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BACKGROUND Intralesional radioimmunotherapy (RAIT) may improve the management of malignant gliomas whose prognosis is, at present, very poor. Current treatment modalities (e.g., surgery, radiotherapy, and chemotherapy) may prolong survival by a few months but cannot prevent tumor recurrence. METHODS Following one or more surgical operations, radiotherapy,(More)
Two murine monoclonal antibodies, BC-2 and BC-4, raised against tenascin and labeled with 131I were infused locally in the site of neoplastic disease by means of a removable (16 patients) or indwelling (34 patients) catheter. Fifty patients bearing a malignant glioma were treated. Twenty-six of these were suffering from recurrent disease; their tumors(More)
Predicting the survival of terminally ill cancer patients can help in informing patients and their families, in programming therapy and assistance models, and in utilising existing resources correctly. Clinical prediction of survival (CPS) and Karnofsky performance status (KPS) are two factors which have already been described in the literature. The aim of(More)
The high-grade malignant gliomas (anaplastic astrocytomas and glioblastoma) have a very bad prognosis since the available methods of treatment (surgery, radiotherapy and chemotherapy) are unable to control the progression of the disease for long. The use of specific monoclonal antibodies labelled with a suitable isotope (iodine-131 or yttrium-90) represents(More)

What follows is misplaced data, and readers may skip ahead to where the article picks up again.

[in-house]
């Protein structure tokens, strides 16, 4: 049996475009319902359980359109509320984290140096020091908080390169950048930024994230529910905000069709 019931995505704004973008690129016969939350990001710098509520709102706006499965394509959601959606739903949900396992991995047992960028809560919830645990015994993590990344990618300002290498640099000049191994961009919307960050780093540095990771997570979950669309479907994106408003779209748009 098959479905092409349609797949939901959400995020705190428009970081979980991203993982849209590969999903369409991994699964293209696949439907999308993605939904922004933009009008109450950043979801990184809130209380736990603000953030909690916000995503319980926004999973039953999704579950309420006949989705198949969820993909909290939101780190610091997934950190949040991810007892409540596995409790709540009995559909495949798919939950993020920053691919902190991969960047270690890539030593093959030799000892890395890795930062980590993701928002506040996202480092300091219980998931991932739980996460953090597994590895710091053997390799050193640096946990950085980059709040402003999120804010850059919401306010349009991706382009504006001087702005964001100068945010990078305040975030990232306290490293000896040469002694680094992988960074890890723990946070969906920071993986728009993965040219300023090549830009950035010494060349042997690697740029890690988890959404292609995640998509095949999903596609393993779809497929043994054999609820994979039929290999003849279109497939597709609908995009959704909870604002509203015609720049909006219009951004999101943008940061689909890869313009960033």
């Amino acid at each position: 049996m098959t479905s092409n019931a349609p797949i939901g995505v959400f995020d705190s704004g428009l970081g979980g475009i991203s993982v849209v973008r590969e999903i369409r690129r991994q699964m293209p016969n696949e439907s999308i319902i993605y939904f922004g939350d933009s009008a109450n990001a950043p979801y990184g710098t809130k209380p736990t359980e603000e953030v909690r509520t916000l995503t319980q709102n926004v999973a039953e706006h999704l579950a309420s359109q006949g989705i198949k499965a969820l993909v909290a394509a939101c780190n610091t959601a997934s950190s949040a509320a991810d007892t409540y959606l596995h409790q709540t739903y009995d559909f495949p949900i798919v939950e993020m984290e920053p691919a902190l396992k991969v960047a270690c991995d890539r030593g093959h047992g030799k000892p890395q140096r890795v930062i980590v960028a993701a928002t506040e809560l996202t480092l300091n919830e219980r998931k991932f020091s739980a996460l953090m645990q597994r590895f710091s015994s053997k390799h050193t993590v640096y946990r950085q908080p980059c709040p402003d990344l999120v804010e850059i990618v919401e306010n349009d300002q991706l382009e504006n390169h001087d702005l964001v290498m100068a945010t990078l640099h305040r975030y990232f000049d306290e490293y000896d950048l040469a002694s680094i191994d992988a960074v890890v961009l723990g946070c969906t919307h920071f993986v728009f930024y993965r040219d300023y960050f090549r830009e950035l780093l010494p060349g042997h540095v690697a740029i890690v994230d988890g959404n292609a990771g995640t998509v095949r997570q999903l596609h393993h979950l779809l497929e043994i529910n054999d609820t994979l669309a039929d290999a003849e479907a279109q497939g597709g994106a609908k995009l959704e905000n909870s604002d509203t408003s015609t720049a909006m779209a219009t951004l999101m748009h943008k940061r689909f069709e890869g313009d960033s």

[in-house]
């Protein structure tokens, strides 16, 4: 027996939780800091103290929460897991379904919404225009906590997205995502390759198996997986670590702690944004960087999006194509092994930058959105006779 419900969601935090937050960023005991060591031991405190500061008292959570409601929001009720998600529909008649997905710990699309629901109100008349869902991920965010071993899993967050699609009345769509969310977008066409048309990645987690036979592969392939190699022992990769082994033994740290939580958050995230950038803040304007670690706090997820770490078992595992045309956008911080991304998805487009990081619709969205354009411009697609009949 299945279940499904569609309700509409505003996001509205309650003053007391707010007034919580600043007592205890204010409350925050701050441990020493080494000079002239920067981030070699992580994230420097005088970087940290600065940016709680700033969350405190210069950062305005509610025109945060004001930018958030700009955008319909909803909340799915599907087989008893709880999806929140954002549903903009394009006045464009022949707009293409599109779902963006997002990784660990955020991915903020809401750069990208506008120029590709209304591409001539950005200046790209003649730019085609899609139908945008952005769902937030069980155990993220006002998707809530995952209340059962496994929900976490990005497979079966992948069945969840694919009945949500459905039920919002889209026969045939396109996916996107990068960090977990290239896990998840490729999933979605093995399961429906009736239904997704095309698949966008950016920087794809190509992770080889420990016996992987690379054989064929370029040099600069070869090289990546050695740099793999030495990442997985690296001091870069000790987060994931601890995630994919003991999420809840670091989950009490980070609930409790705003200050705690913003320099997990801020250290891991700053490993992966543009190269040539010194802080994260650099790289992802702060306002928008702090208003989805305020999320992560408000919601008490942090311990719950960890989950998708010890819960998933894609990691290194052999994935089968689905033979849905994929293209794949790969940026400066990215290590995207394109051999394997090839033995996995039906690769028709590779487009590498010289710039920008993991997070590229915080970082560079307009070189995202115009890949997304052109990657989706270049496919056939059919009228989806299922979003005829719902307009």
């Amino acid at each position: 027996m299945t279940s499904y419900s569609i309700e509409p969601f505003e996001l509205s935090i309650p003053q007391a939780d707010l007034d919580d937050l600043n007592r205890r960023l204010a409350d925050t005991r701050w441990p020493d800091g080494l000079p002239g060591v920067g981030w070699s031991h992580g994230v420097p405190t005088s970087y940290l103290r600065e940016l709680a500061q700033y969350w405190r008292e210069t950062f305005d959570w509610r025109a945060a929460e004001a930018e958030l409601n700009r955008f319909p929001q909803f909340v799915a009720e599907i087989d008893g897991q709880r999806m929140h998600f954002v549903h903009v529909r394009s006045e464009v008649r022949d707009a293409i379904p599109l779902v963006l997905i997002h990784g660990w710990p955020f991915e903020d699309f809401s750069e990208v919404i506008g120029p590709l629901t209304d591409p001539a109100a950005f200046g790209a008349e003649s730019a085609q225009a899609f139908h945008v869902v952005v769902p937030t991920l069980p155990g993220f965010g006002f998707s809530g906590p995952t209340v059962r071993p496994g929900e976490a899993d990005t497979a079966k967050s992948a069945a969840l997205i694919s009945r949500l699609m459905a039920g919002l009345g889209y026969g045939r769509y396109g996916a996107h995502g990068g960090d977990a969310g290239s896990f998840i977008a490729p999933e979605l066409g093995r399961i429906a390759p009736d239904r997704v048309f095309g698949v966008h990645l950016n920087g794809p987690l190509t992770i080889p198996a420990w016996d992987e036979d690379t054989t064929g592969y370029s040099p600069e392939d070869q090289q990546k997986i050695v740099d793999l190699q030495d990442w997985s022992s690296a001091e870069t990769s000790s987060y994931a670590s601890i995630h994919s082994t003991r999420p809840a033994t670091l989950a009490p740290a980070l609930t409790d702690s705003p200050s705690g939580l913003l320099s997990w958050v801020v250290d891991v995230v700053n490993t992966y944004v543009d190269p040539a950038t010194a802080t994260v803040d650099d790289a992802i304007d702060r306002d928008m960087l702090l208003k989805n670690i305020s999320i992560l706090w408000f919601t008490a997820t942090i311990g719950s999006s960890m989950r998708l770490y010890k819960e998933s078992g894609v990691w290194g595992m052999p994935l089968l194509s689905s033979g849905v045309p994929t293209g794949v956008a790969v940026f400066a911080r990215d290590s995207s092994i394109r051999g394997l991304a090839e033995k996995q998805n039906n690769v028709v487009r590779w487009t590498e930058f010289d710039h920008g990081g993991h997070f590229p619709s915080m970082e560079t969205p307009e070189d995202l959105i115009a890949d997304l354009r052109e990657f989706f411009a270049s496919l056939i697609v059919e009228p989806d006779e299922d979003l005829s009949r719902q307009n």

BACKGROUND Infusion of radiolabeled monoclonal antibodies (MAbs) directly into a tumor or into the site of disease after surgery concentrates a high quantity of antibody and radioisotope in the neoplastic tissue. The strong irradiation delivered by this method can result in control of high grade malignant gliomas. METHODS Antitenascin MAbs BC-2 and BC-4(More)
A Phase I radioimmunotherapy trial was conducted in which radioconjugated monoclonal antibody (MAb) was directly infused into the tumor or postoperative tumoral bed in patients with high-grade malignant glioma. BC-4, a murine MAb that recognizes tenascin, was used in these studies. The MAb was labeled with 90Y, a pure beta emitter with maximum energy of(More)
Locoregional radioimmunotherapy (LR-RIT) was administered to 111 patients (20 were recruited in a phase I and 91 in a phase II study) with malignant gliomas: 1 patient with oligodendroglioma, 7 patients with anaplastic oligodendroglioma, 2 with grade II astrocytoma, 10 with anaplastic astrocytoma and 91 with glioblastoma, amounting to 58 newly diagnosed and(More)
OBJECTIVES A population based case-control study was conducted in a highly agricultural area in the north east of Italy to evaluate the association between farming and animal breeding and the risk of developing non-Hodgkin's lymphoma (NHL) and chronic lymphocytic leukaemia (CLL). METHODS Occupational histories and other data were collected by personal(More)
Two groups of patients with gastro-intestinal (GI) tumours (41) and recurrent glioblastoma (GBM), (17) underwent radioimmunotherapy after the failure of traditional treatments. A number of different MAbs were employed (anti-CEA and anti-Tenascin) which were labelled with I-131. The radiopharmaceuticals were administered by the intraperitoneal and(More)
Metastatic bone disease has a major impact on the morbidity and mortality of breast cancer patients, and studies on bone metastasis biology have led to the development of the most widely used drugs for bone metastases treatment: zoledronate (Zol) and denosumab (Den). The aim of the present study was to assess the effect of soluble mediators produced by(More)